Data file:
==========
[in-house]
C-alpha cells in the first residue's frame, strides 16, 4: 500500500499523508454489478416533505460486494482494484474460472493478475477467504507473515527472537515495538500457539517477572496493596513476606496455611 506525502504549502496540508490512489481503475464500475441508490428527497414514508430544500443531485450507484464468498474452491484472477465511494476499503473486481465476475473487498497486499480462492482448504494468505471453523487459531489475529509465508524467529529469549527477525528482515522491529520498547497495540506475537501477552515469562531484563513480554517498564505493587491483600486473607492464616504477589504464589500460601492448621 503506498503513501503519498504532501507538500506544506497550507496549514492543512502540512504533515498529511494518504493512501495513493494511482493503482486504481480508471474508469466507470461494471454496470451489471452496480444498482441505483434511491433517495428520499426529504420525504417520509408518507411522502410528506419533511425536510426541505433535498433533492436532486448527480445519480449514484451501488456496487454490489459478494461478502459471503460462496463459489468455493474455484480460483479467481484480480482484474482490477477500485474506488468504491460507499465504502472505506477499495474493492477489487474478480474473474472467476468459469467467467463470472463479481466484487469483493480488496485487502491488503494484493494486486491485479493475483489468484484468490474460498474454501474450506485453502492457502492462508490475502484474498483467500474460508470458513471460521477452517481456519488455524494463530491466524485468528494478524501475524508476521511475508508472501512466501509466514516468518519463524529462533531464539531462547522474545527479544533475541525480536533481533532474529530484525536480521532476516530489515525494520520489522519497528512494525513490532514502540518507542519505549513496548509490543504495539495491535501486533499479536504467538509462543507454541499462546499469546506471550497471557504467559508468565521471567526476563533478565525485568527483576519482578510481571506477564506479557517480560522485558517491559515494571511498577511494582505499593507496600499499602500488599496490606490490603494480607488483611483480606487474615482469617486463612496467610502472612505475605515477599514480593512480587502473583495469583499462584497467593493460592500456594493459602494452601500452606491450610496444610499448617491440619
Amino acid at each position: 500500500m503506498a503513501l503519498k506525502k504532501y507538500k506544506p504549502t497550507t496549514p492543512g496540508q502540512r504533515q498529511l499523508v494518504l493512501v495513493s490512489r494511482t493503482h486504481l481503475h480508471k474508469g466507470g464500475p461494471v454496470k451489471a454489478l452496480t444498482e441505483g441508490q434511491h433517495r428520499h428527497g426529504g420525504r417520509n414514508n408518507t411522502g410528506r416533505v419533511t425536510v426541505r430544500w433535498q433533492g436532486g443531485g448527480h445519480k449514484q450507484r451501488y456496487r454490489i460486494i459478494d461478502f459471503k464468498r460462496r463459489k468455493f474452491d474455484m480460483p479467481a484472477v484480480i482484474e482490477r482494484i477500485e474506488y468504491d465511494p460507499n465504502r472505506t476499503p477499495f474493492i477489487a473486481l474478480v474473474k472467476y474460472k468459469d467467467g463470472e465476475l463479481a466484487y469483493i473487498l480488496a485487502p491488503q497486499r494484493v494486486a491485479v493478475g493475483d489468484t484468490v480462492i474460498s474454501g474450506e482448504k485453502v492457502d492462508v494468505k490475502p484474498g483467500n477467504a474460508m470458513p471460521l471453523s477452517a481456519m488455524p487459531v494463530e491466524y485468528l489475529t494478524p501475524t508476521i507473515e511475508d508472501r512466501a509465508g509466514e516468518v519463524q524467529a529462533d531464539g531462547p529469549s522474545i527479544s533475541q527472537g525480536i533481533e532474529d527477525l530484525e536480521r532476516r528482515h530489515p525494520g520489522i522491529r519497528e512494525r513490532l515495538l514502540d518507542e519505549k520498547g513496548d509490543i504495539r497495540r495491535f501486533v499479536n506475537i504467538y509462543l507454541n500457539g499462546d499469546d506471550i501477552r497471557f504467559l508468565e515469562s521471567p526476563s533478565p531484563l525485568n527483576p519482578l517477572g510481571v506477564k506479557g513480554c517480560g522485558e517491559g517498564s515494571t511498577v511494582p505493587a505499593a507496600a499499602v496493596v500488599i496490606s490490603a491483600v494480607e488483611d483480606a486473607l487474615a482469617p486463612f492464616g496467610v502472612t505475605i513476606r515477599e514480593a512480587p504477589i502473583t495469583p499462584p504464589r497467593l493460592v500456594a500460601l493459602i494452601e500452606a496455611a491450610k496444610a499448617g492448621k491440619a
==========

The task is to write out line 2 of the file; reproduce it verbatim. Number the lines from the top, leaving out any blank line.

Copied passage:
C-alpha cells in the first residue's frame, strides 16, 4: 500500500499523508454489478416533505460486494482494484474460472493478475477467504507473515527472537515495538500457539517477572496493596513476606496455611 506525502504549502496540508490512489481503475464500475441508490428527497414514508430544500443531485450507484464468498474452491484472477465511494476499503473486481465476475473487498497486499480462492482448504494468505471453523487459531489475529509465508524467529529469549527477525528482515522491529520498547497495540506475537501477552515469562531484563513480554517498564505493587491483600486473607492464616504477589504464589500460601492448621 503506498503513501503519498504532501507538500506544506497550507496549514492543512502540512504533515498529511494518504493512501495513493494511482493503482486504481480508471474508469466507470461494471454496470451489471452496480444498482441505483434511491433517495428520499426529504420525504417520509408518507411522502410528506419533511425536510426541505433535498433533492436532486448527480445519480449514484451501488456496487454490489459478494461478502459471503460462496463459489468455493474455484480460483479467481484480480482484474482490477477500485474506488468504491460507499465504502472505506477499495474493492477489487474478480474473474472467476468459469467467467463470472463479481466484487469483493480488496485487502491488503494484493494486486491485479493475483489468484484468490474460498474454501474450506485453502492457502492462508490475502484474498483467500474460508470458513471460521477452517481456519488455524494463530491466524485468528494478524501475524508476521511475508508472501512466501509466514516468518519463524529462533531464539531462547522474545527479544533475541525480536533481533532474529530484525536480521532476516530489515525494520520489522519497528512494525513490532514502540518507542519505549513496548509490543504495539495491535501486533499479536504467538509462543507454541499462546499469546506471550497471557504467559508468565521471567526476563533478565525485568527483576519482578510481571506477564506479557517480560522485558517491559515494571511498577511494582505499593507496600499499602500488599496490606490490603494480607488483611483480606487474615482469617486463612496467610502472612505475605515477599514480593512480587502473583495469583499462584497467593493460592500456594493459602494452601500452606491450610496444610499448617491440619